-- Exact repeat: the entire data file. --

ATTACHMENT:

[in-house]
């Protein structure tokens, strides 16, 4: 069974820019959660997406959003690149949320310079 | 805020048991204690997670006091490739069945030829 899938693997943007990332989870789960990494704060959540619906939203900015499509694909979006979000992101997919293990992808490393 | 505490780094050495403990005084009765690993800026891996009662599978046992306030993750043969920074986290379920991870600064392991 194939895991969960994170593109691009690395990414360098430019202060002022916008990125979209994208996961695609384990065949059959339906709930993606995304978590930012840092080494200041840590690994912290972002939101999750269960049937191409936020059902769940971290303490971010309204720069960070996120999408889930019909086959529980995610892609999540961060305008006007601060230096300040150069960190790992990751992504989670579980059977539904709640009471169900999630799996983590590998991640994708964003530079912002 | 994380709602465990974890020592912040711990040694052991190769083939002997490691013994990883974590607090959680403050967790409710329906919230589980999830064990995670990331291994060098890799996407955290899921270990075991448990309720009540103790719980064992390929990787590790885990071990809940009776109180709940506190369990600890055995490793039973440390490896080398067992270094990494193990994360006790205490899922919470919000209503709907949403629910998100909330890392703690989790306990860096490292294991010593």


[in-house]
């Protein structure tokens, strides 16, 4: 069974820019959660997406959003690149949320310079 | 805020048991204690997670006091490739069945030829 899938693997943007990332989870789960990494704060959540619906939203900015499509694909979006979000992101997919293990992808490393 | 505490780094050495403990005084009765690993800026891996009662599978046992306030993750043969920074986290379920991870600064392991 194939895991969960994170593109691009690395990414360098430019202060002022916008990125979209994208996961695609384990065949059959339906709930993606995304978590930012840092080494200041840590690994912290972002939101999750269960049937191409936020059902769940971290303490971010309204720069960070996120999408889930019909086959529980995610892609999540961060305008006007601060230096300040150069960190790992990751992504989670579980059977539904709640009471169900999630799996983590590998991640994708964003530079912002 | 994380709602465990974890020592912040711990040694052991190769083939002997490691013994990883974590607090959680403050967790409710329906919230589980999830064990995670990331291994060098890799996407955290899921270990075991448990309720009540103790719980064992390929990787590790885990071990809940009776109180709940506190369990600890055995490793039973440390490896080398067992270094990494193990994360006790205490899922919470919000209503709907949403629910998100909330890392703690989790306990860096490292294991010593």